When a man tries to apply his gender ideology to the situations that face him in real life, unconsciously or not he pursues a gen­der strategy.2 He outlines a course of action. He might become a “superdad”—working long hours and keeping his child up late at night to spend time with him or her. Or he might cut back his hours at work. Or he might scale back housework and spend less time with his children. Or he might actively try to share the sec­ond shift. •

The term ‘strategy” refers both to his plan of action and to his emotional preparations for pursuing it. For example, he may re­quire himself to suppress his career ambitions to devote himself more to his children, or suppress his responsiveness to his chil­drens appeals in the course of steeling himself for the struggle at work. He might harden himself to his wife’s appeals, or he might be the one in the family who “lets” himself see when a child is call­ing out for help.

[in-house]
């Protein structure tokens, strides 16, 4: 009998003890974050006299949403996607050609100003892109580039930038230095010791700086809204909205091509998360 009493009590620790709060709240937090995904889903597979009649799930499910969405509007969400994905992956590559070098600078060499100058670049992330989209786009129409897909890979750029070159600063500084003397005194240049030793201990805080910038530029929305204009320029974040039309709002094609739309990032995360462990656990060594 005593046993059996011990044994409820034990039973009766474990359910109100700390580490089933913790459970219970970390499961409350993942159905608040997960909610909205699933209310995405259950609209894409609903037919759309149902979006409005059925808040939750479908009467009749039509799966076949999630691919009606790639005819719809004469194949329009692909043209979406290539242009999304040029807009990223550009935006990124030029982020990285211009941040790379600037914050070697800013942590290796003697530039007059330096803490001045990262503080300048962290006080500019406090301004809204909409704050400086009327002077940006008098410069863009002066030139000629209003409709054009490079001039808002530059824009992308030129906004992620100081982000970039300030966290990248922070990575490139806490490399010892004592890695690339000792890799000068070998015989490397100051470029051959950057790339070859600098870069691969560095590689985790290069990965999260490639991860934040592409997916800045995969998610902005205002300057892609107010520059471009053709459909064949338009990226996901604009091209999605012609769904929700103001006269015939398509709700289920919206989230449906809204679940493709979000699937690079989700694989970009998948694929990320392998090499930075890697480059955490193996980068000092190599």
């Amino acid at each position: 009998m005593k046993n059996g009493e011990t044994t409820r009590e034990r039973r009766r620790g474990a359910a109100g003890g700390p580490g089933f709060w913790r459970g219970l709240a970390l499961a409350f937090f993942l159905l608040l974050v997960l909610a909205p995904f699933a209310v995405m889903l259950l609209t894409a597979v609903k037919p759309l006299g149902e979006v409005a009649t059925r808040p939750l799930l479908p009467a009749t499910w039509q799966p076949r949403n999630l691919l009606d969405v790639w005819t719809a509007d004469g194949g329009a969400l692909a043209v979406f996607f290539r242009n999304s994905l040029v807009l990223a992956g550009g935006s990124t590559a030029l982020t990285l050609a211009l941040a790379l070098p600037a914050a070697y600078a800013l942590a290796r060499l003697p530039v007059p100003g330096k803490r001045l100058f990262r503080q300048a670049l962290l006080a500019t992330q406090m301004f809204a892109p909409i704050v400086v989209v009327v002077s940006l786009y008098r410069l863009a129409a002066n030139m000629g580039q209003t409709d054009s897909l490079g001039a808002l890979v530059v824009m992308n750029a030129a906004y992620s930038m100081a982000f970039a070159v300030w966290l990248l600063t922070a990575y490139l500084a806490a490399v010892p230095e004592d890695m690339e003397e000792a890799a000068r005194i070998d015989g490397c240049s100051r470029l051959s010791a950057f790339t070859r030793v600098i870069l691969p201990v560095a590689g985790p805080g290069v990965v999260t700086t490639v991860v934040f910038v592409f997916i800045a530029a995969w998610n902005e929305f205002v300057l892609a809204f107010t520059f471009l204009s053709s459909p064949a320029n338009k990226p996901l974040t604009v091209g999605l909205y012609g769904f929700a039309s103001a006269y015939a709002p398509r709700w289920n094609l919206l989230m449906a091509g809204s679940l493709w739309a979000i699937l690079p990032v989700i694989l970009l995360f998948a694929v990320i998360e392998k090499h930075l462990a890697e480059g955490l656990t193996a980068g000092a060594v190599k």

In the families I am about to describe, then, I have tried to be sensitive to the fractures in gender ideology, the conflicts between what a person thinks he or she ought to feel and what he or she does feel, and to the emotional work it takes to fit a gender ideal when inner needs or outer conditions make it hard.

As this social revolution proceeds, the problems of the two-job family will not diminish. If anything, as more couples work two jobs these problems will increase. If we can’t return to traditional marriage, and if we are not to despair of marriage altogether, it be­comes vitally important to understand marriage as a magnet for the strains of the stalled revolution, and to understand gender strategies as the basic dynamic of marriage.